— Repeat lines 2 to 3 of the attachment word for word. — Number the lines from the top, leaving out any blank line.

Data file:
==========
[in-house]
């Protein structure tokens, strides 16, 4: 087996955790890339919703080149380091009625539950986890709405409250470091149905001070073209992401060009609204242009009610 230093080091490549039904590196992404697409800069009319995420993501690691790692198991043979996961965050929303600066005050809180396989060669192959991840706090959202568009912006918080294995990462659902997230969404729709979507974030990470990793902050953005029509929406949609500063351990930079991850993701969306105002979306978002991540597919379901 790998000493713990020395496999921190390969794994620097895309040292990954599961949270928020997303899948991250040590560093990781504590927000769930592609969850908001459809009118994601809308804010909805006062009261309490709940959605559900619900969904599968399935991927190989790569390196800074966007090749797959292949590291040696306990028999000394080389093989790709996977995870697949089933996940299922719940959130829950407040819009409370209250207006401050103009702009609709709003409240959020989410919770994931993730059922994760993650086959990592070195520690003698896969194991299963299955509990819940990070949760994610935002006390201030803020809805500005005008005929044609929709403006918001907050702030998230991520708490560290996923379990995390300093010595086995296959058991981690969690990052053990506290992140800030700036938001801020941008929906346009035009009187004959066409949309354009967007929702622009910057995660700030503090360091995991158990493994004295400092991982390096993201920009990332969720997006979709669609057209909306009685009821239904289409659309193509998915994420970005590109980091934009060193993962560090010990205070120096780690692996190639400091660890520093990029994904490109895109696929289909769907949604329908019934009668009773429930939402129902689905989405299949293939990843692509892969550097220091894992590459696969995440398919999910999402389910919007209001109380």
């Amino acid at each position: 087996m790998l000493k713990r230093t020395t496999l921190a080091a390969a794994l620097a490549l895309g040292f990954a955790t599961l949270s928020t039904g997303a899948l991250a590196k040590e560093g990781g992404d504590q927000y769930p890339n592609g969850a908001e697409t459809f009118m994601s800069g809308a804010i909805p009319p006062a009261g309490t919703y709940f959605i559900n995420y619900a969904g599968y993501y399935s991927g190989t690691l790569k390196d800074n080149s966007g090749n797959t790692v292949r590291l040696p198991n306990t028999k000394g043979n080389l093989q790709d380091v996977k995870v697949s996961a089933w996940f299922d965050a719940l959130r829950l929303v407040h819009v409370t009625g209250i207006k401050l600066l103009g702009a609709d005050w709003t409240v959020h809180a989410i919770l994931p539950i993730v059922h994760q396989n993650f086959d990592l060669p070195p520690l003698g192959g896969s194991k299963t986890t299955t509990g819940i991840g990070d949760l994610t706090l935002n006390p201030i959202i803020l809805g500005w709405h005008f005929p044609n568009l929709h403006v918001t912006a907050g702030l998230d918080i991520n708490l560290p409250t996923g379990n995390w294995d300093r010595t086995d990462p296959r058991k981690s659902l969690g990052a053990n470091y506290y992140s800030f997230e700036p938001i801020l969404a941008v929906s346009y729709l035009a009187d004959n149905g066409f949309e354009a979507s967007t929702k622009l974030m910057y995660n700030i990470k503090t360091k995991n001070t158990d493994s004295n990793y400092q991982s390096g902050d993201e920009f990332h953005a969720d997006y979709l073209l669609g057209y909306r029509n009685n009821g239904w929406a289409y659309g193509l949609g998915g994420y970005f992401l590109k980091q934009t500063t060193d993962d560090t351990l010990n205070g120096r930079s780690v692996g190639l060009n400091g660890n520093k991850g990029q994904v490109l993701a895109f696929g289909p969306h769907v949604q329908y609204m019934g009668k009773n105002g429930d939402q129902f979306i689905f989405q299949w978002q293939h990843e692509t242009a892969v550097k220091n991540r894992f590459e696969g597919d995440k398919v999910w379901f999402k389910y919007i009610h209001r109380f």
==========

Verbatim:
């Protein structure tokens, strides 16, 4: 087996955790890339919703080149380091009625539950986890709405409250470091149905001070073209992401060009609204242009009610 230093080091490549039904590196992404697409800069009319995420993501690691790692198991043979996961965050929303600066005050809180396989060669192959991840706090959202568009912006918080294995990462659902997230969404729709979507974030990470990793902050953005029509929406949609500063351990930079991850993701969306105002979306978002991540597919379901 790998000493713990020395496999921190390969794994620097895309040292990954599961949270928020997303899948991250040590560093990781504590927000769930592609969850908001459809009118994601809308804010909805006062009261309490709940959605559900619900969904599968399935991927190989790569390196800074966007090749797959292949590291040696306990028999000394080389093989790709996977995870697949089933996940299922719940959130829950407040819009409370209250207006401050103009702009609709709003409240959020989410919770994931993730059922994760993650086959990592070195520690003698896969194991299963299955509990819940990070949760994610935002006390201030803020809805500005005008005929044609929709403006918001907050702030998230991520708490560290996923379990995390300093010595086995296959058991981690969690990052053990506290992140800030700036938001801020941008929906346009035009009187004959066409949309354009967007929702622009910057995660700030503090360091995991158990493994004295400092991982390096993201920009990332969720997006979709669609057209909306009685009821239904289409659309193509998915994420970005590109980091934009060193993962560090010990205070120096780690692996190639400091660890520093990029994904490109895109696929289909769907949604329908019934009668009773429930939402129902689905989405299949293939990843692509892969550097220091894992590459696969995440398919999910999402389910919007209001109380």
């Amino acid at each position: 087996m790998l000493k713990r230093t020395t496999l921190a080091a390969a794994l620097a490549l895309g040292f990954a955790t599961l949270s928020t039904g997303a899948l991250a590196k040590e560093g990781g992404d504590q927000y769930p890339n592609g969850a908001e697409t459809f009118m994601s800069g809308a804010i909805p009319p006062a009261g309490t919703y709940f959605i559900n995420y619900a969904g599968y993501y399935s991927g190989t690691l790569k390196d800074n080149s966007g090749n797959t790692v292949r590291l040696p198991n306990t028999k000394g043979n080389l093989q790709d380091v996977k995870v697949s996961a089933w996940f299922d965050a719940l959130r829950l929303v407040h819009v409370t009625g209250i207006k401050l600066l103009g702009a609709d005050w709003t409240v959020h809180a989410i919770l994931p539950i993730v059922h994760q396989n993650f086959d990592l060669p070195p520690l003698g192959g896969s194991k299963t986890t299955t509990g819940i991840g990070d949760l994610t706090l935002n006390p201030i959202i803020l809805g500005w709405h005008f005929p044609n568009l929709h403006v918001t912006a907050g702030l998230d918080i991520n708490l560290p409250t996923g379990n995390w294995d300093r010595t086995d990462p296959r058991k981690s659902l969690g990052a053990n470091y506290y992140s800030f997230e700036p938001i801020l969404a941008v929906s346009y729709l035009a009187d004959n149905g066409f949309e354009a979507s967007t929702k622009l974030m910057y995660n700030i990470k503090t360091k995991n001070t158990d493994s004295n990793y400092q991982s390096g902050d993201e920009f990332h953005a969720d997006y979709l073209l669609g057209y909306r029509n009685n009821g239904w929406a289409y659309g193509l949609g998915g994420y970005f992401l590109k980091q934009t500063t060193d993962d560090t351990l010990n205070g120096r930079s780690v692996g190639l060009n400091g660890n520093k991850g990029q994904v490109l993701a895109f696929g289909p969306h769907v949604q329908y609204m019934g009668k009773n105002g429930d939402q129902f979306i689905f989405q299949w978002q293939h990843e692509t242009a892969v550097k220091n991540r894992f590459e696969g597919d995440k398919v999910w379901f999402k389910y919007i009610h209001r109380f």